Virtual Iron Software Inc. continued on its quest to push Linux and virtualization further into the heart of enterprise data centers today with an announcement that Novell SuSE Linux Enterprise Server 9 (SLES9) would support its virtualization and data center management platform.
Novell will now ship a preconfigured kernel with SLES9 and has guaranteed that all existing independent software vendor (ISV) certifications will not be affected.
"The applications certification [component] is huge," said Novell director of data center applications Justin Steinman. "Customers want to know that their existing applications are not going to break when they deploy their technology [on a virtual sever]."
ISV certifications are key component
The certification assurances from Novell were of particular interest to Gordon Haff, a senior analyst with Nashua, N.H.-based Illuminata Inc...
"It sounds as if Novell will be shipping a variant of their standard kernel with the changes needed to support Virtual Iron," Haff said. "The claim that Novell SuSE's supported ISV portfolio carries over to this para-virtualized kernel is a little bit surprising, but if it's true, it's significant."
Para-virtualization, Haff explained, means changing an operating system to support virtualization directly, which can improve performance relative to using a stock operating system.
Virtual Iron director of corporate marketing Tim Walsh also chimed in on the meaning of para-virtualization by comparing the practice to a fully virtualized system. "Para-virtualization is modification to the kernel, but by doing that [it] enables better performance so the performance degradation is less. A fully virtualized system rewrites the code as it goes, resulting in a significant performance drag," Walsh said.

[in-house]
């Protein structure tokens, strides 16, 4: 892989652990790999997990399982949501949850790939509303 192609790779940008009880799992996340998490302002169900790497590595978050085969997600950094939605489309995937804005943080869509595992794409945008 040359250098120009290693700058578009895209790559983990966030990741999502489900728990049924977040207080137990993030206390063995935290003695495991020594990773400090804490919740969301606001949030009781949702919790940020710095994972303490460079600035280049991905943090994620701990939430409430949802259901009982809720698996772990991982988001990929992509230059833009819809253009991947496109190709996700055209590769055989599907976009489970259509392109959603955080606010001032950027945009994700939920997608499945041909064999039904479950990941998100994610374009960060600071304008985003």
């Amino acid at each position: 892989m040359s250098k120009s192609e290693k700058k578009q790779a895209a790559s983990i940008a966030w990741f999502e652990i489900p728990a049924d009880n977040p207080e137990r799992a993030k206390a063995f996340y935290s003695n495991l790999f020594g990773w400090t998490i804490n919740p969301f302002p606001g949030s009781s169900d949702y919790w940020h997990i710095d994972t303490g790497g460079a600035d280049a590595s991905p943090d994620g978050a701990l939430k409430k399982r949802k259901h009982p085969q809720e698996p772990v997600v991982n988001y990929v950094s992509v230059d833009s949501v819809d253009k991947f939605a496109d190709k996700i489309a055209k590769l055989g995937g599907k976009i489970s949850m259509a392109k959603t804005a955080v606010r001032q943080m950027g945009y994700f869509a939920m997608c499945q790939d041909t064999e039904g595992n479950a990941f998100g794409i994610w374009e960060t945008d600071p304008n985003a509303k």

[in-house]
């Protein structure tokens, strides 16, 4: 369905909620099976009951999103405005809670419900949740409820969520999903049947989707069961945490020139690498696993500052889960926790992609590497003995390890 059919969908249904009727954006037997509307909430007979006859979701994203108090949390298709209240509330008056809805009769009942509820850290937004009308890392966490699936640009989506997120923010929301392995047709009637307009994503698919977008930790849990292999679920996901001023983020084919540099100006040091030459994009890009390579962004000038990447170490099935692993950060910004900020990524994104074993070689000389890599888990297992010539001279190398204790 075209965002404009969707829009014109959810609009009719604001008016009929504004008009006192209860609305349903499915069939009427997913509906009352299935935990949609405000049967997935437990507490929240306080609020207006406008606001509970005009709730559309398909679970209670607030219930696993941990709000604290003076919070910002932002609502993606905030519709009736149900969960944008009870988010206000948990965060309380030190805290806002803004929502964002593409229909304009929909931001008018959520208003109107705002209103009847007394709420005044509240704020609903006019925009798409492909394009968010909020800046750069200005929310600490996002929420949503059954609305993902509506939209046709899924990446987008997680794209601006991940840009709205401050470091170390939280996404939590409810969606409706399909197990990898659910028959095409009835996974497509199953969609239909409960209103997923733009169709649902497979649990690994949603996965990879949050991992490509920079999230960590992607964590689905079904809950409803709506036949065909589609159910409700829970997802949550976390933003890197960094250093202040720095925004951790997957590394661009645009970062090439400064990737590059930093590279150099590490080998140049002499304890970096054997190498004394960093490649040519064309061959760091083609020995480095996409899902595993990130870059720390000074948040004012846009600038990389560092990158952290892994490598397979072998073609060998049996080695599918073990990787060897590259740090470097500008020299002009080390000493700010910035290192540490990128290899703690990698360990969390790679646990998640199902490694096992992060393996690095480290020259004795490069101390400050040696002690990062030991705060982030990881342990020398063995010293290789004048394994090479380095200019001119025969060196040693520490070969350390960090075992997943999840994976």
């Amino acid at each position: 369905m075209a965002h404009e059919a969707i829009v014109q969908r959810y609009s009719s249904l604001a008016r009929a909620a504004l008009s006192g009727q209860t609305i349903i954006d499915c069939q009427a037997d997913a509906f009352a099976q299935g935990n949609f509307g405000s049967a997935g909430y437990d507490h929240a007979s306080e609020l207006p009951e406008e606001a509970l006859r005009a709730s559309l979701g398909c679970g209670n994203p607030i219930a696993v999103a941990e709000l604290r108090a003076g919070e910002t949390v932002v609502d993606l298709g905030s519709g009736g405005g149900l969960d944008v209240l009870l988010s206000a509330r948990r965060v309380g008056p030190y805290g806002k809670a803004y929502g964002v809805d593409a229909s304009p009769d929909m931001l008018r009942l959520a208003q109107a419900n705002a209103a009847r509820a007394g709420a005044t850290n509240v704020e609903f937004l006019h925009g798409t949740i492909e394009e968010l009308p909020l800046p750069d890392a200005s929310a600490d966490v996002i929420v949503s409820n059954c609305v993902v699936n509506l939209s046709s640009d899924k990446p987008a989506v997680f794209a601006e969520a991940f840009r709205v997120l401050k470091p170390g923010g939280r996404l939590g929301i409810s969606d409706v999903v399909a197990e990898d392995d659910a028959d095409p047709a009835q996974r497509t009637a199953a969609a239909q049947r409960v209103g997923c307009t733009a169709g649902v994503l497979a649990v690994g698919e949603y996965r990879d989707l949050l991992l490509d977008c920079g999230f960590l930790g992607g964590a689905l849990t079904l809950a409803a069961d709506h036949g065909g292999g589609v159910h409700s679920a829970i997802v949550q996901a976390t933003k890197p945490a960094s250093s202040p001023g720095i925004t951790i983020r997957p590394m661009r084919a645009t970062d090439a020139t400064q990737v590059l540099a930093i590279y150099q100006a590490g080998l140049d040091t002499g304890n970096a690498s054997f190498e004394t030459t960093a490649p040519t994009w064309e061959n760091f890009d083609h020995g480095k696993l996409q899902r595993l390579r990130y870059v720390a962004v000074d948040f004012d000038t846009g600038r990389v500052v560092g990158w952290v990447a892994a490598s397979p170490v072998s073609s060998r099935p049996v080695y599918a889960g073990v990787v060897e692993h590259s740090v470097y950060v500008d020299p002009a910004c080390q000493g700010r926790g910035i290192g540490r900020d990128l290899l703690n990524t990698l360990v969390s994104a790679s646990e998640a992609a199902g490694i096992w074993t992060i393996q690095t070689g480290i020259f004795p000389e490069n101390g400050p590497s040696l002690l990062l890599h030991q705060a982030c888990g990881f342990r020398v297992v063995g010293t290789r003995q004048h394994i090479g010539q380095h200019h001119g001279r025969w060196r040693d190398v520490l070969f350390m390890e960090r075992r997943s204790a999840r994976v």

The performance drag with a completely virtual system can oftentimes reach as much as 40% to 50% of total capacity, he said.
Virtualization still a 'megatrend'
Industry experts now believe virtualization will be built into every layer of IT within the next five years.
Two research firms, Framingham, Mass.-based IDC and Cambridge, Mass.-based Forrester Research Inc., believe that within this time period the process of dividing up servers into virtual pools of resources will become less important. Virtualization management tools, then, will become the differentiating value for IT.
IDC has been especially optimistic about how it sees virtualization overtaking the market, with a recent report saying that the technology will saturate the market over the next one to two years.
According to a recent Forrester report, about 61% of IT shops planned to increase the scope of their virtual installations. Windows shops interested in virtualization also may multiply faster now that Microsoft has said customers running premium versions of Windows will no longer have to pay per physical server.
Research like this does not surprise Walsh, who said that the natural trend in IT toward consolidation is reason enough for virtualization to catch on quickly.
"Today when we go to customers, we hear it can take weeks or months to bring a new application online. First, they need to get hardware, connect to a SAN and network, and that can take many weeks and many groups [within their IT departments] to accomplish.
With a virtual console, Walsh said, that time can often be reduced to hours or minutes as an application is shifted to a virtual console while the old hardware is switched out.
"The utility computing, base data center model everyone is striving for today cannot be done without virtualization," Walsh said.